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Staying in the suffering - Michael Leunig

Cartoonist, philosopher, artist and Living National Treasure, Michael Leunig, finds modern meaning in the Easter story.

Michael Leunig's latest book is a collection of his art called Holy Fool. His title recalls the rich imagery associated with the holy fool in religious history. In all religious traditions, people who dedicated their lives to holiness were often branded as mad, living their lives on the fringes of society.

Many of the prophets were counted as such, as was Jesus himself. His actions often confused and angered onlookers, particularly some of the religious authorities of his day. As Paul put it: ' It was God's own pleasure to save believers through the folly of the gospel … we preach a crucified Christ: to the Jews an obstacle they cannot get over, to the gentiles foolishness … God's folly is wiser than human wisdom, and God's weakness is stronger than human strength (1 Corinthians 1:21-25).

In Holy Fool, Michael Leunig notes how the figure of the holy fool appears throughout his work:

'A corny cartoon character. A nature-loving fool. A sensitive soul. A free spirit. A joyous innocent. A shabby wanderer. A dawdling playful simpleton … a humble being who stands in sharp contrast to the common aspirations of contemporary urban humanity.'

We all carry a part of that fool within us, Leunig says, and it is often recognised in the creative effort of the artist—'an intuitive attempt to recover the capacity for wonder, spontaneity, playfulness, mindfulness and access to raw beauty, qualities so natural and easy in childhood: a search for connection to one's lost little fool.'

Many of the human characters who appear in his cartoons, and his art, present different aspects of the holy fool. The image on the front cover sums it up: a joyous free spirit sharing the space of the picture with flowers and birds. His image of the 'Pilgrim' (p. 153) echoes this joy, and another traveller, in 'Laughing at God's Little Joke' (p. 171) joins the whole of creation in the joke.

Throughout the book, so many of his images express delight in life, joy in the natural world, highlighted by the rainbow colours and expressive, dancing lines and shapes. It is a beautiful collection from one of our most creative artists.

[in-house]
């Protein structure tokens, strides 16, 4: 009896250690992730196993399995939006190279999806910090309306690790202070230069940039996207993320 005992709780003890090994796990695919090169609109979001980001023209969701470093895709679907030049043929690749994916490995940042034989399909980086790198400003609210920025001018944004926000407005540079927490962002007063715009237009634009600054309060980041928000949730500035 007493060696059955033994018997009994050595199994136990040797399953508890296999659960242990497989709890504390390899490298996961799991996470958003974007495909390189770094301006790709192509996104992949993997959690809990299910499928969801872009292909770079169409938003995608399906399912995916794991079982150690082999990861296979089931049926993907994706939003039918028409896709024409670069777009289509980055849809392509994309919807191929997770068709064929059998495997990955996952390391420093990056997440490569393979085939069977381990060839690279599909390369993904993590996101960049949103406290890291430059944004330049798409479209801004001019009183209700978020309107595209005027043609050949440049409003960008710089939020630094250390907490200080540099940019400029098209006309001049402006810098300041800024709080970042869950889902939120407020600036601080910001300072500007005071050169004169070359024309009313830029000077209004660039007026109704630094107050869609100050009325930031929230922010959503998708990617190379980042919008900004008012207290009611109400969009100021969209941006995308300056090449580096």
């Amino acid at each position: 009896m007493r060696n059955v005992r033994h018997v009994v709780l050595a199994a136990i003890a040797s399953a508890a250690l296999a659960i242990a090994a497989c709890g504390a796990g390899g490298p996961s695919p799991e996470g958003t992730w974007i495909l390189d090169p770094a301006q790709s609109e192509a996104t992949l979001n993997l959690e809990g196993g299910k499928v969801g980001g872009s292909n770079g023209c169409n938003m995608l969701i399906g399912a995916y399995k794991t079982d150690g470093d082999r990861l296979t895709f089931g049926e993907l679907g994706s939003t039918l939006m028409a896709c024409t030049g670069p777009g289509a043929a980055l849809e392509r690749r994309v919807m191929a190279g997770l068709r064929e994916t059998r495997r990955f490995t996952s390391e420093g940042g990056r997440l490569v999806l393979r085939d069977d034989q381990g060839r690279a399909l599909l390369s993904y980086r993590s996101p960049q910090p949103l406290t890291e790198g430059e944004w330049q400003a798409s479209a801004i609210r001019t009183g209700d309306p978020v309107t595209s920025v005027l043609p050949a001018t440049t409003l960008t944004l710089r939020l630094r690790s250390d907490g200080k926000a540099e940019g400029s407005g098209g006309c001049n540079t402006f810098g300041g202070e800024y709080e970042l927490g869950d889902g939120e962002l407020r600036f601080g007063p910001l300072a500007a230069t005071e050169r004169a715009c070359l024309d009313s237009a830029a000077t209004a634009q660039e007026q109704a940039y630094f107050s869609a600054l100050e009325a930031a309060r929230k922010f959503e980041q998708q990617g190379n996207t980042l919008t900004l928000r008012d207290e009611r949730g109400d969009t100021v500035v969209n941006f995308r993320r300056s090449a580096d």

And at the heart of artistic creativity, Leunig says, is the experience of failure and redemption. In an interview last Easter on ABC local radio he talked of this:

'The creative act is also in a small way a suffering act. We start out with our ego, this hope of making this thing, whatever it be, but so often it eludes us and it collapses and we kind of regress into this mental suffering, we can't find what we're looking for. But by staying in that suffering and not being too afraid, we find that new thing.' And it is this, he says, that gives meaning to suffering.

This experience, he said, lies at the heart of his understanding of the events of Easter:

'What is Christ-like in us shall be crucified and broken and that which is Christ-like within us shall rise to love and create.

'That's how I have always interpreted the Easter story, and that Christ is not Christ out-there—it's what is within … It's as if we shall be persecuted, it comes to us all, there will be some form of crucifixion, whether it's from the injustices in our life or just the very fact of dying eventually, there's some suffering for us all. The Easter story teaches us about that.

'One of the things it's taught me is that quite explicitly it is the outspoken one, the one who speaks a personal truth, who is theologically at odds with his culture, who asserts that the divine is found within ... he becomes offensive to his people, and is brought down and is tortured to death.

'There's a lesson in there for all who would speak the truth. That's a dire version of it, but there's cost to those who would speak the truth. But there's a suggestion in the story that there is redemption also.'

Which brings us back to his figure of the holy fool, a figure that we can see as Michael Leunig himself.

[Holy Fool: Artworks, Michael Leunig, Allen & Unwin, Crows Nest, 2013, rrp $49.99. ABC North & West SA interview with Michael Leunig by Annette Marner, Easter 2013.)